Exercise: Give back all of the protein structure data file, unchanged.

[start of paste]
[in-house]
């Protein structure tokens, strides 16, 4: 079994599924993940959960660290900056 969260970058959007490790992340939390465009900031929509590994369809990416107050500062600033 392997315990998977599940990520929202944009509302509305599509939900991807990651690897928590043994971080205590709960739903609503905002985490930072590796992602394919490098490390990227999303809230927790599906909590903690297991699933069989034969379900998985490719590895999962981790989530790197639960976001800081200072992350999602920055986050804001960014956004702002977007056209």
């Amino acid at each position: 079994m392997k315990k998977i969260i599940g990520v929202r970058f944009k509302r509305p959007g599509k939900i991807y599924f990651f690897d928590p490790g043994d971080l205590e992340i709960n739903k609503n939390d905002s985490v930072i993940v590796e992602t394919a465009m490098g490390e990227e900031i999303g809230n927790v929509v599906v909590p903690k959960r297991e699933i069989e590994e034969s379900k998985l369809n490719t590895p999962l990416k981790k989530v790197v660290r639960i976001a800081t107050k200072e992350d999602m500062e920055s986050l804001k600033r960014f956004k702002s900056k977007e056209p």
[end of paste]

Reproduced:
[in-house]
């Protein structure tokens, strides 16, 4: 079994599924993940959960660290900056 969260970058959007490790992340939390465009900031929509590994369809990416107050500062600033 392997315990998977599940990520929202944009509302509305599509939900991807990651690897928590043994971080205590709960739903609503905002985490930072590796992602394919490098490390990227999303809230927790599906909590903690297991699933069989034969379900998985490719590895999962981790989530790197639960976001800081200072992350999602920055986050804001960014956004702002977007056209």
């Amino acid at each position: 079994m392997k315990k998977i969260i599940g990520v929202r970058f944009k509302r509305p959007g599509k939900i991807y599924f990651f690897d928590p490790g043994d971080l205590e992340i709960n739903k609503n939390d905002s985490v930072i993940v590796e992602t394919a465009m490098g490390e990227e900031i999303g809230n927790v929509v599906v909590p903690k959960r297991e699933i069989e590994e034969s379900k998985l369809n490719t590895p999962l990416k981790k989530v790197v660290r639960i976001a800081t107050k200072e992350d999602m500062e920055s986050l804001k600033r960014f956004k702002s900056k977007e056209p």